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BCP Council social worker recruitment 'in worst position ever'



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SOCIAL worker recruitment in the Christchurch, Bournemouth and Poole area is thought to be in the worst position it has ever been.

BCP’s children’s services is currently operating under the direction of the secretary of the state after being rated 'inadequate' across a number of areas, writes Trevor Bevins of the Local Democracy Reporting Service.

Cathie Hadley, recently appointed director of children’s services, told a meeting of the overview and scrutiny committee that the service was struggling, both because of an international shortage of qualified social workers and because of the service’s rating.

BCP’s social workers were also said to have a case load higher than neighbouring councils
BCP’s social workers were also said to have a case load higher than neighbouring councils

Neighbouring Hampshire County Council has an 'outstanding' Ofsted score and Dorset Council is 'good'.

BCP’s social workers were also said to have a case load higher than neighbouring councils and the national average, although Ms Hadley described the situation as “reasonable”.

She told the meeting that if changes currently being put in place worked, recruitment problems would ease.

The meeting heard that eight social workers had recently been recruited from Rwanda, which has a similar social work training framework, from of an international group of 35 applicants.

“We are looking at different ways of recruiting – growing our own, becoming an employer of choice; sometimes it is not about money, it could be working a 9-day fortnight,” said Ms Hadley.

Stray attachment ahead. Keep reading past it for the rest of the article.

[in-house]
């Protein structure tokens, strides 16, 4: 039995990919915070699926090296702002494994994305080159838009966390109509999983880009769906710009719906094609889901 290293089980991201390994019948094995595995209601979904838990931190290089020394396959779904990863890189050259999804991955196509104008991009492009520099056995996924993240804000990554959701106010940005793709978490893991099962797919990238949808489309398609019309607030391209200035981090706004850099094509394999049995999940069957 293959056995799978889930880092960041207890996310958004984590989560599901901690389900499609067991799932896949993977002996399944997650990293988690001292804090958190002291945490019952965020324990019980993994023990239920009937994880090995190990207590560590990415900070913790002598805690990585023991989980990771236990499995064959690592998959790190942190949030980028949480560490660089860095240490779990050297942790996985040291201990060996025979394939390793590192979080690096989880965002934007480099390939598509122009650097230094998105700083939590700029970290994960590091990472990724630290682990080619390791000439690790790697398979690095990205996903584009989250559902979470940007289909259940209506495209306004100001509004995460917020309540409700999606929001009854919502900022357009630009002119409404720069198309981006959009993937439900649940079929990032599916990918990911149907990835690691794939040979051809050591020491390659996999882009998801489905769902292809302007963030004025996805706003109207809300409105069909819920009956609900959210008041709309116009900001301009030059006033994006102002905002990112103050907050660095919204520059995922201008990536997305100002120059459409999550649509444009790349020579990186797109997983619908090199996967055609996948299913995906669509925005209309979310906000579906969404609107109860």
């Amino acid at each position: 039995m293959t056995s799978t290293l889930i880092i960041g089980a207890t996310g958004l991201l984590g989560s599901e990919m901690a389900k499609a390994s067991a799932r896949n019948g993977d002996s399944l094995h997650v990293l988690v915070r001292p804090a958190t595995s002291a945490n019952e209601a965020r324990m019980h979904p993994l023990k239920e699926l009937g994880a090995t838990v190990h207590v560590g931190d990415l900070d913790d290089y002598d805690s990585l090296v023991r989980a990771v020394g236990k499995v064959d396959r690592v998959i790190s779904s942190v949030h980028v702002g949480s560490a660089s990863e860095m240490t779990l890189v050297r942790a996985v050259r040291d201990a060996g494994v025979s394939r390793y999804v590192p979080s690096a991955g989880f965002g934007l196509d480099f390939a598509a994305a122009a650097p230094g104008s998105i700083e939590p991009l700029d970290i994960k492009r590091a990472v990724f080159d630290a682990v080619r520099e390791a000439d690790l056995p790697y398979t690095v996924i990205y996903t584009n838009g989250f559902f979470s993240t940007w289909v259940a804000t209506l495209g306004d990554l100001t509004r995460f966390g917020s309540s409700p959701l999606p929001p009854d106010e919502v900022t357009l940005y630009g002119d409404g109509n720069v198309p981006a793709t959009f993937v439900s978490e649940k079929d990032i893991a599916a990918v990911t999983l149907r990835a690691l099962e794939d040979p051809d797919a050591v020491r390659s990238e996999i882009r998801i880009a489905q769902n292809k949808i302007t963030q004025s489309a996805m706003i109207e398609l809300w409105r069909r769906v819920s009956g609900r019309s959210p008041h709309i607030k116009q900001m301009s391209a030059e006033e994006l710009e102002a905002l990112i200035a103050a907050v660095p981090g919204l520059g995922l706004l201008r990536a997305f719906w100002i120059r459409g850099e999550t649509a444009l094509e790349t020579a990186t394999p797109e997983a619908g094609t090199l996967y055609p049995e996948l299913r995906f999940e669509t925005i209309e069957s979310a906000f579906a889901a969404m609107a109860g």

Many of the current vacancies are filled by agency workers, which not only costs the council more but causes uncertainty because they can leave at short notice.

The authority is hoping that new partnership training with Bournemouth University, and better support for aspiring managers will help attract more staff.

A Partnership Academy, mainly online, is now running to support social worker training.

The 2021/22 budget allowed for a £3m spend on agency staff including 20 managers and 40 social workers, although the council has a policy to reduce agency staff numbers.

The overview and scrutiny meeting heard that the service would have its annual "conversation" with Ofsted in the coming days and another monitoring visit in June.

A report would come from that but was unlikely to be made public.

The service is currently being assisted by senior social work staff from HCC to make the changes needed to reach the next rating of 'requires improvement'.



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